Eastvold Pearl: Uveitis


Consensual photophobia is always a red flag!

Case: Pt presented to PMD earlier in the day, dx: conjunctivitis, sent home on topical abx, came to ED later that day for persistent pain.  L eye red, pt in considerable pain, photosensitive even when light shown in other eye, noticeable perilimbal or ciliary flush, anisocoria c affected eye more miotic, 1+ flare in anterior chamber on slit lamp, no fluorescein uptake, visual acuity wnl b/l, IOP < 20 b/l, no FB detected or mechanism, only some of the engorged vessels moved when brushed c Q-tip.

Dx: Uveitis

  1. Consensual photophobia
    1. Definition: severe pain in affected eye when light is shined in unaffected eye
    2. Cellular Flare
      1. Inflammatory cells in anterior chamber (on slit lamp)
      2. May cause blurry vision
      3. Miosis
        1. From ciliary mm spasm, will have anisicora and pain with accomodation (have them follow your finger close then far)
        2. How to evaluate anisicora (http://www.pacificu.edu/optometry/ce/courses/19433/pupilanompg2.cfm)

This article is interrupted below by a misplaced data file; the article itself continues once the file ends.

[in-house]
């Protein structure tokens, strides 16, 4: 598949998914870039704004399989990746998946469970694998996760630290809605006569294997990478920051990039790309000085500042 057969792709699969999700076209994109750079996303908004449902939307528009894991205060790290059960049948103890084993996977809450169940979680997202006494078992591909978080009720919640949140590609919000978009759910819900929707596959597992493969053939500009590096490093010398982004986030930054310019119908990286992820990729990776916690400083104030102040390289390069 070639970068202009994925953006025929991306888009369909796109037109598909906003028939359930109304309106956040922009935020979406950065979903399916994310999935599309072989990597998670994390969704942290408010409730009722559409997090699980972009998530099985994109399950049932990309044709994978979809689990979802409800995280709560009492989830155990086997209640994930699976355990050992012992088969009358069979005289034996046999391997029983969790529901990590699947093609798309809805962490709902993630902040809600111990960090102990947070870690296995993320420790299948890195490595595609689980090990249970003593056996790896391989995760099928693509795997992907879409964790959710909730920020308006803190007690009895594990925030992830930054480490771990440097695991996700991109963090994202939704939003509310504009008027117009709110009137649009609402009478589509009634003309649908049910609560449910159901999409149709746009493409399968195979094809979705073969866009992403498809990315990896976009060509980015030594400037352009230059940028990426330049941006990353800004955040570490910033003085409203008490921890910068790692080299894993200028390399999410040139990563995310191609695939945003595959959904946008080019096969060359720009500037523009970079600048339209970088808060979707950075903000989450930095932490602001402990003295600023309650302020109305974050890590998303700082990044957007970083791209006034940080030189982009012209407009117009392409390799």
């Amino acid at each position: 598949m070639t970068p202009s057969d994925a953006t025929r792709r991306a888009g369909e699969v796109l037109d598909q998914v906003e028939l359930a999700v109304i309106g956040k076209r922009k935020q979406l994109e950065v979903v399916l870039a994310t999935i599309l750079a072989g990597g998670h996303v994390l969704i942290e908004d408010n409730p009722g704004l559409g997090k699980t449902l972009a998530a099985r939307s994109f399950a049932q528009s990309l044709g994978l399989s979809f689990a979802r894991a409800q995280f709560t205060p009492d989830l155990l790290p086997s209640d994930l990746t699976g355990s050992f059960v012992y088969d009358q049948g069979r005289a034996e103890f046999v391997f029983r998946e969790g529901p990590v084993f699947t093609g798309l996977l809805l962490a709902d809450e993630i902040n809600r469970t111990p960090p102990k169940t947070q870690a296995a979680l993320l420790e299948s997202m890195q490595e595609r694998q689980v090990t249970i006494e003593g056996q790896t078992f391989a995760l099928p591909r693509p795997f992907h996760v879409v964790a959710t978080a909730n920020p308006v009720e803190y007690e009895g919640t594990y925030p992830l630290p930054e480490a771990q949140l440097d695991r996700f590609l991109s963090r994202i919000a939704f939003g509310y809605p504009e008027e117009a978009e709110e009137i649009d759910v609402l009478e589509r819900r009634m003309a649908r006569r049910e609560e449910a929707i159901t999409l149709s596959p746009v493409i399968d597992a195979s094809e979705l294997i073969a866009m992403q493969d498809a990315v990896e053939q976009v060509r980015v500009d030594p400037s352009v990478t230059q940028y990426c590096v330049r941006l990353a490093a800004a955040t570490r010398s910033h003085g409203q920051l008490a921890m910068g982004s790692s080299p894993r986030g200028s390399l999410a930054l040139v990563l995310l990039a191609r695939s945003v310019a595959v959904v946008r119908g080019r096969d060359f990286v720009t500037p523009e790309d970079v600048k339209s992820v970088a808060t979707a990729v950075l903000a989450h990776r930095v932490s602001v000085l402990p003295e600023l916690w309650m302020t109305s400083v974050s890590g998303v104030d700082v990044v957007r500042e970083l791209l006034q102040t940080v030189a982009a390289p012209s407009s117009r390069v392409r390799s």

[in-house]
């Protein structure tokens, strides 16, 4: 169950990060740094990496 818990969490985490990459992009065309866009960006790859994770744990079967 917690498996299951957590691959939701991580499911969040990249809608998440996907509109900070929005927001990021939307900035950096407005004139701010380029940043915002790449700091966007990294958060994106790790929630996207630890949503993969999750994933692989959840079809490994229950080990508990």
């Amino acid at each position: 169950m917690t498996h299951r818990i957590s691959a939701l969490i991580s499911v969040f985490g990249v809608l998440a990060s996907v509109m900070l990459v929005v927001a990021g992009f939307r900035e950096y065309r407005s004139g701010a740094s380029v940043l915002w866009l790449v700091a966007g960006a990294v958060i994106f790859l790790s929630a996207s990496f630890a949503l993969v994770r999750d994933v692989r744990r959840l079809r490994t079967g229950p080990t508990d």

1. Basically, note pupil size in the dark and the light, if this difference is constant, it’s physiologic
          2. Scleral Vascular Engorgement
            1. Conjunctival and episclera vessels move when touched with a Q-tip; the deep-seated scleral vessels do NOT
            2. Conjunctival and episcleral vessels blanch c topical phenylephrine gtts, scleral vessels do not
            3. Conjunctivitis: superficial vessel inflammation, Scleritis: deep vessel inflammation, Uveitis: both affected
            4. Ciliary Flush
              1. 2/2 dilation of radial vessels
              2. Often perilimbal flushing, whereas conjunctivitis has more peripheral conjunctival injection (uveitis on left below, conjunctivitis on right)

Book Stuff


  • Inflammation of the middle portion of the eye.
    • Anterior Uvea consists of iris and ciliary body = iritis (iris only) & iridocyclitis (both)
    • Posterior Uvea consists of the choroid - choroiditis, does not cause red eye but included for completeness purposes


  • Trauma (blunt or penetrating), corneal or scleral injury
  • Systemic microbial infection
    • Syphilis, brucelosis, herpes simplex, Lyme dz, TB
    • Immune-mediated
      • HLA-B27-associated diseases, sarcoidosis, JRA
      • Idiopathic in 50% of cases


  • Red eye, unilateral in most cases
  • "Real" photophobia
  • Deep boring pain


  1. Ophthalmologist referral within 24 hours
    • Topical steroids + intermediate-acting cycloplegics (i.e. cyclopentolate) for the ciliary spasm
    • Antibiotics not needed
  2. Expectant secondary glaucoma (often due to debris blocking normal drainage). Treat accordingly if IOP > 20.
  3. w/u can be performed by the ophthalmologist in an outpatient setting in 24 hrs, and may include a CBC, ESR, ANA, RPR, VDRL, PPD skin testing, lyme titer, etc.